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DESC staff picks

Two books, Skid Road, on the frontier of health and homelessness in an American city, by Josephine Ensign and Decolonizing Wealth, indigenous wisdom to heal divides and restore balance, by Edgar Villanueva.

On this page you’ll find books our staff members thought were interesting, thought-provoking and relevant to the work we do: on homelessness, housing, mental health, substance use disorder, inequity and other issues that inform the DESC mission. These books are not published by DESC. DESC is not responsible for the content referenced by these links. The links are provided as a service for visitors to DESC’s website, and our providing a link to a book does not imply agency endorsement or agreement with the content.

An SPL link means the book may also be found in the Seattle Public Library’s (SPL) catalog, or search the catalogs of the King County Library System or Sno-Isle Libraries.

Foundations of homelessness

  • Skid Road: On the Frontier of Health and Homelessness in an American City,” Josephine Ensign. Examines the “historical roots of poverty and homelessness, the worthy and unworthy poor, and the role of charity health care and public policy in the United States,” through the history of Seattle, and its responses to those experiencing poverty, mental illness, homelessness and other marginalization. SPL
  • Housing First: Ending Homelessness, Transforming Systems and Changing Lives,” Deborah Padgett, Benjamin Henwood and Sam Tsemberis. The first book to tell the story of the Housing First approach.
  • In the Midst of Plenty: Homelessness and what to do about it,” Marybeth Shinn and Jill Khadduri. “How to end the U.S. homelessness crisis by bringing together the best scholarship on the subject and sharing solutions that both local communities and national policy-makers can apply now.”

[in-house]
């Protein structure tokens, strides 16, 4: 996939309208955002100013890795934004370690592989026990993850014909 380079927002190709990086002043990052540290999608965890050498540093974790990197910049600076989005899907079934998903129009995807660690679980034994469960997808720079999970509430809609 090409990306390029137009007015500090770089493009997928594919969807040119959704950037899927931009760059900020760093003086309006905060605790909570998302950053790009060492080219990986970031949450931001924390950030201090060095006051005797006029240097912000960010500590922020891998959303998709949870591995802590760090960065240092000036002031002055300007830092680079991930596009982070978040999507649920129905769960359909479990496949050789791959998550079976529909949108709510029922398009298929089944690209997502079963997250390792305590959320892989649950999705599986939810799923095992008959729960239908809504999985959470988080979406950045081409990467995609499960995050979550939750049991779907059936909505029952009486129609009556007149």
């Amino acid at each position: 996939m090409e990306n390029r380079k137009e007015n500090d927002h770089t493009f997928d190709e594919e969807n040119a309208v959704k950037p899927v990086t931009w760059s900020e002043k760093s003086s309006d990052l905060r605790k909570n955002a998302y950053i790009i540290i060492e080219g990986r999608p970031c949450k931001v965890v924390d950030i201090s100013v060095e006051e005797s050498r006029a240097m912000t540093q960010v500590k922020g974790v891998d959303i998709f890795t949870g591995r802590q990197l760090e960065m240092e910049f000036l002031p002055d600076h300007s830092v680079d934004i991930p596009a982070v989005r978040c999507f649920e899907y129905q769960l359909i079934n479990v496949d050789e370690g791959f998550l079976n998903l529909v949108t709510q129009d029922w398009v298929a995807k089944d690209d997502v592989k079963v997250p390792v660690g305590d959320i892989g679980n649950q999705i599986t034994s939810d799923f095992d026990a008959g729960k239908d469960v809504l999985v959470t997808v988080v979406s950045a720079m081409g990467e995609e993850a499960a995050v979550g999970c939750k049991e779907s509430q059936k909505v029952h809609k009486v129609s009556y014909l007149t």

• Housing First: The Pathways Model to End Homelessness for People with Mental Health and Substance Use Disorders,” Sam Tsemberis. Evidence shows that the Housing First model works, keeps people working toward recovery, and is also cost-effective.
  • The Color of Law,” Richard Rothstein. Describes “how the American government systematically imposed residential segregation.” SPL
  • Evicted: Poverty and Profit in the American City,” Matthew Desmond. Pulitzer-prize-winning reporting that follows eight Milwaukee families as each struggles to stay housed. SPL
  • The Spirit Level: Why Greater Equality Makes Societies Stronger,” Richard Wilkinson and Kate Pickett. “Groundbreaking analysis showing that greater economic equality—not greater wealth—is the mark of the most successful societies, and offering new ways to achieve it.” SPL
  • Homelessness is a Housing Problem, How Structural Factors Explain U.S. Patterns,” Gregg Colburn and Clayton Page Aldern.  The book “explores U.S. cities’ diverse experiences with housing precarity and offers policy solutions for unique regional contexts.” SPL

Mental health and substance use disorder

Outreach

  • Radical Compassion: Finding Christ in the Heart of the Poor,” Gary Smith. He reports on his work among the “poor, abandoned, overlooked and forgotten members of our society with whom he shared his life” on the streets of Portland, Oregon, for 10 years.
  • Souls in the Hands of a Tender God,” Craig Rennebohm. “A compassionate chronicle of a Protestant pastor who for decades has ministered to some of Seattle’s most vulnerable people—the homeless.”

Philanthropy